Nearly 37,500 more cars rolled off British production lines last month than in February 2009, the fourth successive monthly rise.
Commercial vehicle production increased even more sharply, shooting up by 74 per cent to 10,226 vehicles in February, reflecting the gradual return of business confidence. Engine manufacture also rose, increasing by 59 per cent to 198,807, the Society of Motor Manufacturers and Traders (SMMT) said yesterday.
But the improvements in Britain's recession-hit automotive industry are still fragile. The recovery is being boosted by foreign exchange fluctuations and the tail-end of scrappage incentives schemes both at home and in Europe. But it must be bolstered by the longer-term product investment, the SMMT is warning.
"Sterling movement has made UK-built products more competitive, enabling the UK to work through challenging economic conditions," Paul Everitt, the chief executive, said. "British-built engines and vehicles are exported to over 100 markets worldwide, offering some resilience to local market conditions."
The impact of next week's Budget will be vital in establishing the stable economic climate needed to foster confidence and encourage much-needed long-term investment. "The fourth month of consecutive growth in new car production is encouraging," Mr Everitt said. "But manufacturers and government need to work together to ensure that there is continued investment in new products and technology to sustain future growth."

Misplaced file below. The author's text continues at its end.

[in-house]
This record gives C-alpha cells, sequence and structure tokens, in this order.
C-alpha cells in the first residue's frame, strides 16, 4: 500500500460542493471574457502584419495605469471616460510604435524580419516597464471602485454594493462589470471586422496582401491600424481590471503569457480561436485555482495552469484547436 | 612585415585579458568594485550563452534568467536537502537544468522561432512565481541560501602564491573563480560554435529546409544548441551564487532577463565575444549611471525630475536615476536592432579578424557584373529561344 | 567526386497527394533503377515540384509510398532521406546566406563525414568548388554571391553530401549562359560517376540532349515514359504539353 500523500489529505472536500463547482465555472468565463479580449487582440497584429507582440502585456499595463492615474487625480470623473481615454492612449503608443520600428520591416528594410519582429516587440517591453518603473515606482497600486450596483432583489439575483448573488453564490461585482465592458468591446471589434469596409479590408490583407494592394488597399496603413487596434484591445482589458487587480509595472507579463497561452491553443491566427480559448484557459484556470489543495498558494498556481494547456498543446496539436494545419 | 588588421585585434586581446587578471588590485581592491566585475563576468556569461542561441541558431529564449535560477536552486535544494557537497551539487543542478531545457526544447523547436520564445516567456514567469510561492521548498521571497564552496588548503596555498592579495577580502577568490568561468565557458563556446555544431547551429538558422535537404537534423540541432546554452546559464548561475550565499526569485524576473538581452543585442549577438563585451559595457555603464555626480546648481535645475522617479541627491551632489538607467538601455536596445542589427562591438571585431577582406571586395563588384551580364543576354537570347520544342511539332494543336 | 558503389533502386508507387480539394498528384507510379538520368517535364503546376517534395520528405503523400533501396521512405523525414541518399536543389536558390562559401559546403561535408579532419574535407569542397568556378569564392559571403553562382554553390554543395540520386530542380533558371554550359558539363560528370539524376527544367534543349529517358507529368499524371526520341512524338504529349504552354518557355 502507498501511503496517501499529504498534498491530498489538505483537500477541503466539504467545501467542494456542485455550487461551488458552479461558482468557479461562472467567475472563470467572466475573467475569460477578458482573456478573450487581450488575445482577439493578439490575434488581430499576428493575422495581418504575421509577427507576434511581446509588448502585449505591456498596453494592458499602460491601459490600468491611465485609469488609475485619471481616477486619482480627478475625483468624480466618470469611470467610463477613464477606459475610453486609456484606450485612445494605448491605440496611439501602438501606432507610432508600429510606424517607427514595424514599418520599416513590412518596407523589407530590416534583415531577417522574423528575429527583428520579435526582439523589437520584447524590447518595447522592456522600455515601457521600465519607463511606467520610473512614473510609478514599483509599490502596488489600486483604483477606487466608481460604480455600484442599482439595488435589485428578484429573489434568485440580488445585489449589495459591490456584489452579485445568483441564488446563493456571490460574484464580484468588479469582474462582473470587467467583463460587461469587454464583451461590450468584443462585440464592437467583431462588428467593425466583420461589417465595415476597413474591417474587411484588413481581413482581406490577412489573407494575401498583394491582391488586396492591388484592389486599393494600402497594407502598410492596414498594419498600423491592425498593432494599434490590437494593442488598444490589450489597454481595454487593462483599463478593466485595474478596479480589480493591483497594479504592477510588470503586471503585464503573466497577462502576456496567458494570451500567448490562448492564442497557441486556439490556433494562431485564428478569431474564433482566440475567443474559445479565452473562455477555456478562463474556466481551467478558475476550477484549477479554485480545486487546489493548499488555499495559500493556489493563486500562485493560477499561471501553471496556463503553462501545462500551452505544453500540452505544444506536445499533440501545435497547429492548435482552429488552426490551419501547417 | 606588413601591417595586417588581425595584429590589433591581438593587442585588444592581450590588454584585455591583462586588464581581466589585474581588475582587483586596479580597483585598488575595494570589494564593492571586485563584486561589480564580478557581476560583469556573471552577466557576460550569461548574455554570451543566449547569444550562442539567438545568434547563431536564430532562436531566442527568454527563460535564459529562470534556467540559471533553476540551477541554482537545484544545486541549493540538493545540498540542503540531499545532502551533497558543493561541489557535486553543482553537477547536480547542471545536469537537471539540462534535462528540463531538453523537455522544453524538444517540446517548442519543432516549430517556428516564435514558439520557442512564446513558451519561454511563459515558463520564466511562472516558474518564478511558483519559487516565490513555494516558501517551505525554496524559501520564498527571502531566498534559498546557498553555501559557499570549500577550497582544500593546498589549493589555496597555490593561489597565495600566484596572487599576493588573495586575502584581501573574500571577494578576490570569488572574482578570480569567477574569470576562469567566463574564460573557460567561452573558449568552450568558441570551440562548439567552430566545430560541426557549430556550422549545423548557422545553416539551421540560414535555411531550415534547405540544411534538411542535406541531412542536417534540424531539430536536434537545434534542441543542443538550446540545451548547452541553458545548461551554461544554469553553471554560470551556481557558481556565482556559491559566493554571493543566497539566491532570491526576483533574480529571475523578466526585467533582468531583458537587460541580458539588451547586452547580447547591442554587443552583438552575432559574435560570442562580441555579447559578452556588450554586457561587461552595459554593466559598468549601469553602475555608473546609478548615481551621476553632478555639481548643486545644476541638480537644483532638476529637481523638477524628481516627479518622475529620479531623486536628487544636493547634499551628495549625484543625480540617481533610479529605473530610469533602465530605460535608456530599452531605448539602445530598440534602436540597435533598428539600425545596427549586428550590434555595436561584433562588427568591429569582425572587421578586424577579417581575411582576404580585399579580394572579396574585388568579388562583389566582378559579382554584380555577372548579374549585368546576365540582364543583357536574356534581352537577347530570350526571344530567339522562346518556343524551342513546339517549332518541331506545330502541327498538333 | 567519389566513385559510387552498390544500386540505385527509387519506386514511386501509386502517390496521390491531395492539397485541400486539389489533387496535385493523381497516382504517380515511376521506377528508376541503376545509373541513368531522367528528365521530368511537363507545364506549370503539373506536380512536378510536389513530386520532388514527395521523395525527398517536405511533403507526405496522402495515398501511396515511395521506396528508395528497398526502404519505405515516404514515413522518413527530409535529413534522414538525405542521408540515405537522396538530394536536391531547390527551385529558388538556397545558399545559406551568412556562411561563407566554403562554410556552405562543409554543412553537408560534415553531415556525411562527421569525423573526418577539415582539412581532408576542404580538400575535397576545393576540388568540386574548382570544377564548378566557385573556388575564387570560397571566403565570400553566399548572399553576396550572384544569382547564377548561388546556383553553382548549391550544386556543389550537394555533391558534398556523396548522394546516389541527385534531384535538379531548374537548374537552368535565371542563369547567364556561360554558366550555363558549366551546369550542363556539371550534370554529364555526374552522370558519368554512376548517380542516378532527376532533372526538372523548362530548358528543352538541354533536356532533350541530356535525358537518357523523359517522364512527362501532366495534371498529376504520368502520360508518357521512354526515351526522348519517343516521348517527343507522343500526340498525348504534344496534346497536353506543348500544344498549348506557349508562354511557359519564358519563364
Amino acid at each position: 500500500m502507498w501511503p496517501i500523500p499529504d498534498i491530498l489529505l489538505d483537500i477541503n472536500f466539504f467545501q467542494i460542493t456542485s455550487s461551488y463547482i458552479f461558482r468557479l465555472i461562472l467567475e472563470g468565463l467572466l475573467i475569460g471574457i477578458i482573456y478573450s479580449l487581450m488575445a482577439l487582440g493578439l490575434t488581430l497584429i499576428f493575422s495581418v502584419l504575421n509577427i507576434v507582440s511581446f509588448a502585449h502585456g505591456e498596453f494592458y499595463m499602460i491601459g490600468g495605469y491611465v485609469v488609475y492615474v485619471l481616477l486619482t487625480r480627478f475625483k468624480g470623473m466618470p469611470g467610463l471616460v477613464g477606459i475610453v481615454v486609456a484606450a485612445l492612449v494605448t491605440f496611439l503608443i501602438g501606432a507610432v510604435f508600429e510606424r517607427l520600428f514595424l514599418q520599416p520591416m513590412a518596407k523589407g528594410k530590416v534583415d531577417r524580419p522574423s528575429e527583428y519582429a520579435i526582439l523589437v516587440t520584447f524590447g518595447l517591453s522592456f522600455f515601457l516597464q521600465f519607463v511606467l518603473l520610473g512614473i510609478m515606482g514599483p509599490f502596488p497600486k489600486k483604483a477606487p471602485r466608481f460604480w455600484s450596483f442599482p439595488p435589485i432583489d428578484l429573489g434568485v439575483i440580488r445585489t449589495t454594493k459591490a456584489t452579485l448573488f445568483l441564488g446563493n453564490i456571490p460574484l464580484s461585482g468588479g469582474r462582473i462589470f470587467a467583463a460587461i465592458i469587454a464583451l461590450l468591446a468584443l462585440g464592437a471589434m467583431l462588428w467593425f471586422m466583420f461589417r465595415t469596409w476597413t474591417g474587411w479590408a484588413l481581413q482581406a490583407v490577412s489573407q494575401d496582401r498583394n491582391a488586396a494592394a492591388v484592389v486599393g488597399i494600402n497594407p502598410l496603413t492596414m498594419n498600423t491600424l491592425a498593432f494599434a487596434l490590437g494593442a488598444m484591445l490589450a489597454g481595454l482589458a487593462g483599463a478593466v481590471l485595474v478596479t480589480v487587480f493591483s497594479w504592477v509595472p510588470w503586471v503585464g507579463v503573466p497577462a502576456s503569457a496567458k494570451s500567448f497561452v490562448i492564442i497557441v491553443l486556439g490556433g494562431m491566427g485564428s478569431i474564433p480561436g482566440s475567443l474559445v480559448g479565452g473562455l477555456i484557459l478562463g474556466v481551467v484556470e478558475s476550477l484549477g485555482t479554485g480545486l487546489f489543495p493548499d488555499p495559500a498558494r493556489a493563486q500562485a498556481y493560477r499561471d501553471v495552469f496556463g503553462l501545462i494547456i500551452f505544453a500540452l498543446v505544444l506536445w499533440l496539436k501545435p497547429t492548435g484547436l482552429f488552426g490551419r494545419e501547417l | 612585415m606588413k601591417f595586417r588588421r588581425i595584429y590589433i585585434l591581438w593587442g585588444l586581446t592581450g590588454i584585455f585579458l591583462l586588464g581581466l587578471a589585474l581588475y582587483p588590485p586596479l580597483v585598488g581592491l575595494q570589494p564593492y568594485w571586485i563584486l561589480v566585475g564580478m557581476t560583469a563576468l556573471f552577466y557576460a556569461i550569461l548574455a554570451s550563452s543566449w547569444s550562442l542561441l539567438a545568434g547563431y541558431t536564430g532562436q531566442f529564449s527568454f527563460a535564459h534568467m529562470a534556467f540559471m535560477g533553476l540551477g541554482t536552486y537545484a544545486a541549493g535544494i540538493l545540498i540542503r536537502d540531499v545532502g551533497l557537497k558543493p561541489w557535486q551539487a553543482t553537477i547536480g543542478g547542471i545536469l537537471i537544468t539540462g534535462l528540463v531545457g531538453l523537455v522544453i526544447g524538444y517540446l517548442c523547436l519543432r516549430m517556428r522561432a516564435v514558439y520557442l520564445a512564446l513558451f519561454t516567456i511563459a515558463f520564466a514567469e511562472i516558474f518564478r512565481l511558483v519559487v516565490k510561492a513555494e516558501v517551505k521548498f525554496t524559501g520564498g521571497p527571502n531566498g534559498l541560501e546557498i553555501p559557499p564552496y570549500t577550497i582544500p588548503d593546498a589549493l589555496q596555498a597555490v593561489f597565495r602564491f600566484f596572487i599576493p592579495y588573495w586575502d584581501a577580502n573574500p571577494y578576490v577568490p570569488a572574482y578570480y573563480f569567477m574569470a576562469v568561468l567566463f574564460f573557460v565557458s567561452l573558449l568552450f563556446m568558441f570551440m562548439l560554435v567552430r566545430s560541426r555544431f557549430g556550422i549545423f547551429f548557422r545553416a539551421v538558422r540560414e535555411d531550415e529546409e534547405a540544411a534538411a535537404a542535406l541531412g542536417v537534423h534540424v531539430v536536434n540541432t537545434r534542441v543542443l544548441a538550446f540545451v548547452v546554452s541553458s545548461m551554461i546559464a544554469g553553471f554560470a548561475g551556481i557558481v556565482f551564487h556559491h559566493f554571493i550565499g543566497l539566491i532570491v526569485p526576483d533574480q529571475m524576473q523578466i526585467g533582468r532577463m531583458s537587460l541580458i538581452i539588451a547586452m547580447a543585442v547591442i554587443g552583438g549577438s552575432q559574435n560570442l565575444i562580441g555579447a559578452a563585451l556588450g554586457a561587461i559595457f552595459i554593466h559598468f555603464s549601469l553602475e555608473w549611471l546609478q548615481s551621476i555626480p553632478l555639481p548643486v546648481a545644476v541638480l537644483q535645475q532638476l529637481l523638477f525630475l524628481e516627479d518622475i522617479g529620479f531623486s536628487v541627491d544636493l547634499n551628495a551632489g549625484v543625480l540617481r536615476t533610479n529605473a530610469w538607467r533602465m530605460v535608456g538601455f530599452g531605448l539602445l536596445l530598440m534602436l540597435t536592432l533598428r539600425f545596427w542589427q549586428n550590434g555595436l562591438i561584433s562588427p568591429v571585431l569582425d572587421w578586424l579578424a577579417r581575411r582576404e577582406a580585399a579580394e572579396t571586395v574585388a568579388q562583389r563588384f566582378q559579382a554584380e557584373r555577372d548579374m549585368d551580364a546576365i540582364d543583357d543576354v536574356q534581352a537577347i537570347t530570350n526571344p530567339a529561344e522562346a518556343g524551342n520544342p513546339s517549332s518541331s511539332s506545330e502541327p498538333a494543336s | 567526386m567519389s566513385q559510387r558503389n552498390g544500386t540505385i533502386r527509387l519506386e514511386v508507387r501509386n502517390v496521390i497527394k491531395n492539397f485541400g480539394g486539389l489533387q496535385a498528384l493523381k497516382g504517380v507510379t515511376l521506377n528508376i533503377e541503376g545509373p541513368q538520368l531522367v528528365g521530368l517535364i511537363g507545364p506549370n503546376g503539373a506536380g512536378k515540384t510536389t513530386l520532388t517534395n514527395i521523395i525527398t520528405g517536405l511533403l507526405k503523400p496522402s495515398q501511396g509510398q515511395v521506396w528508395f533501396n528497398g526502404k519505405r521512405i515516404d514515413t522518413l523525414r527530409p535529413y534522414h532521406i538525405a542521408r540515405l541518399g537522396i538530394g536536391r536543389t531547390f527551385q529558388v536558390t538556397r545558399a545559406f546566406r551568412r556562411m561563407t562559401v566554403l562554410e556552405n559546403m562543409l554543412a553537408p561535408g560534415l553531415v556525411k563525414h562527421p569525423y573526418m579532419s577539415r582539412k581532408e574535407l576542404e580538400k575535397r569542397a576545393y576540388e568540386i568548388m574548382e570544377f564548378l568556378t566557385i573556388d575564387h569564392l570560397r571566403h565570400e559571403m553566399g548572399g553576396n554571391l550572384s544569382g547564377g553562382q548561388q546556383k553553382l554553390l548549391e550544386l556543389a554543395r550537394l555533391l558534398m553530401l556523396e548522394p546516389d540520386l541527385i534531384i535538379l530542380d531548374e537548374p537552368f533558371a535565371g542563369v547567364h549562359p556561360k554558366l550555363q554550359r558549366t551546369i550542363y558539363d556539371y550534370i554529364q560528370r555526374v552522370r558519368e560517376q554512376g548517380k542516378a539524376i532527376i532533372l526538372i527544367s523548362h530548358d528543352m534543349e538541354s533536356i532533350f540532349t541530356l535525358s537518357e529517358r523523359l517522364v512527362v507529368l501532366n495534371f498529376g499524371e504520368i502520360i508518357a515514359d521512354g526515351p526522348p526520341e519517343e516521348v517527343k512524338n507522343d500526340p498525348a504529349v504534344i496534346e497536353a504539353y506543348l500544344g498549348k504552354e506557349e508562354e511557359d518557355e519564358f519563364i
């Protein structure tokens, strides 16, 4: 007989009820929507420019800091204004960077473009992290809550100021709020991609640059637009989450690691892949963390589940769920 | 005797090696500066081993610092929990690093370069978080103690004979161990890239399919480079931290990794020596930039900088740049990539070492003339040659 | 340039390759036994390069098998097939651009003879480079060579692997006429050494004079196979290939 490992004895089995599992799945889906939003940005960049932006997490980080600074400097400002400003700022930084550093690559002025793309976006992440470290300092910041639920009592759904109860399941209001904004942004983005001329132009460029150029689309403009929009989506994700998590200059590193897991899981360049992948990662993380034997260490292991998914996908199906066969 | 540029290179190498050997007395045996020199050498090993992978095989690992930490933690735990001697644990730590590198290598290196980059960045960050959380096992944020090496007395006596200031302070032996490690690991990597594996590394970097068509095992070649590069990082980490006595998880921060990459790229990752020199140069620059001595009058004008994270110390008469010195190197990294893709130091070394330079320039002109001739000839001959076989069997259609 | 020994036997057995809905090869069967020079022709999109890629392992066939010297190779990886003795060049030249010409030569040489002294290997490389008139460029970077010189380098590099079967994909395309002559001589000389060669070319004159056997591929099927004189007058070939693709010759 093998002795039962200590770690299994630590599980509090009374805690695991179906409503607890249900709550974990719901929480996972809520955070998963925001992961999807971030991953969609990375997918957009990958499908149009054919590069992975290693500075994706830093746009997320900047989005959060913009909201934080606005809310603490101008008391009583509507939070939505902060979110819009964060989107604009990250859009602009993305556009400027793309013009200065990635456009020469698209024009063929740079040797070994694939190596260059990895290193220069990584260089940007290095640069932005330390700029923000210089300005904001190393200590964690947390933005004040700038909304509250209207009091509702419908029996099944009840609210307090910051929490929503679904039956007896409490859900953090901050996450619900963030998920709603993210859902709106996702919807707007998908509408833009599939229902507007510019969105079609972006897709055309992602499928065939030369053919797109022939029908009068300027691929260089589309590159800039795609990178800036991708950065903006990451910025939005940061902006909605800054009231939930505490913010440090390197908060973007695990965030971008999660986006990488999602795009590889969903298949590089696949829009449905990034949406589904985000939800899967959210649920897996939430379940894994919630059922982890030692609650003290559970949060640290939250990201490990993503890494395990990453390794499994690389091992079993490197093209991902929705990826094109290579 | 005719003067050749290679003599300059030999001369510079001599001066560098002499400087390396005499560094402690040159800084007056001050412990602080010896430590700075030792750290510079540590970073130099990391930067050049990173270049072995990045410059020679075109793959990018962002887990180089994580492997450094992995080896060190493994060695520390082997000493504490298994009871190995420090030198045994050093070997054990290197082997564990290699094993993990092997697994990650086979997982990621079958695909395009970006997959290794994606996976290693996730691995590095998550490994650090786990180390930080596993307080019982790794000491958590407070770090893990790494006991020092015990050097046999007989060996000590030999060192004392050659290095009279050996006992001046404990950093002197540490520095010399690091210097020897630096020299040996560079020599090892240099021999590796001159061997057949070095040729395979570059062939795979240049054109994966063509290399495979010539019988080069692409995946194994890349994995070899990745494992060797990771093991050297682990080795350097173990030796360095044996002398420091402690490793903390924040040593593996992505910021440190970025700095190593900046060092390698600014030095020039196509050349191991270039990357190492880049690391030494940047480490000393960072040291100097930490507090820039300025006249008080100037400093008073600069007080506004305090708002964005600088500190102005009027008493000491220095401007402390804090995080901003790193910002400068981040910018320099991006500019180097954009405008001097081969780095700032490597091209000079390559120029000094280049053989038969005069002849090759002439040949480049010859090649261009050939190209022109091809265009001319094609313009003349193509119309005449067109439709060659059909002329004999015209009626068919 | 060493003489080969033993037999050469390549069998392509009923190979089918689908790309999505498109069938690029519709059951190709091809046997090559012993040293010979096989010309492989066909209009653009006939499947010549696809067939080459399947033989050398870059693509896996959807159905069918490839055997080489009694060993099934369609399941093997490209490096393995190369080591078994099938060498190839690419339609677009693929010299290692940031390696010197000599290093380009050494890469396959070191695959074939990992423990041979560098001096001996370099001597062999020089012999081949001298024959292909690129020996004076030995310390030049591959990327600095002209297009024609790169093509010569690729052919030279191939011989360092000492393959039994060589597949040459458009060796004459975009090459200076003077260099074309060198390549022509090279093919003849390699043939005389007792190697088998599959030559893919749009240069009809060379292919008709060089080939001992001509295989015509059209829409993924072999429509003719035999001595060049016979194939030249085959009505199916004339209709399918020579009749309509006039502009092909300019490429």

The vast majority of vehicles made in Britain are for export. But production is not the only part of the industry showing signs of recovery. Car sales are also on the rise. Registrations shot up by 26 per cent in February, the eighth monthly rise in a row, with sales to private buyers jumping by 70 per cent compared with the year before.
Despite the material improvements in both the retail and manufacturing businesses, experts are forecasting another tough year. The SMMT is predicting just 1.8 million car sales in 2010 – 7 per cent fewer than last year and way below the 2.15 million sold in 2008.
Part of the problem is scrappage. Sales numbers were propped up through the second half of 2009 by the Government's £2,000 incentive, which will end this month. And manufacture was boosted by similar schemes in European markets. With such schemes now ending, the car business faces a bumpy landing.
But the real issue is over-capacity. Despite significant cuts, Europe's car industry has side-stepped some tough decisions thanks to a stream of government interventions to save jobs. Even with the recovery, that excess capacity will need to be cut back.Reuse content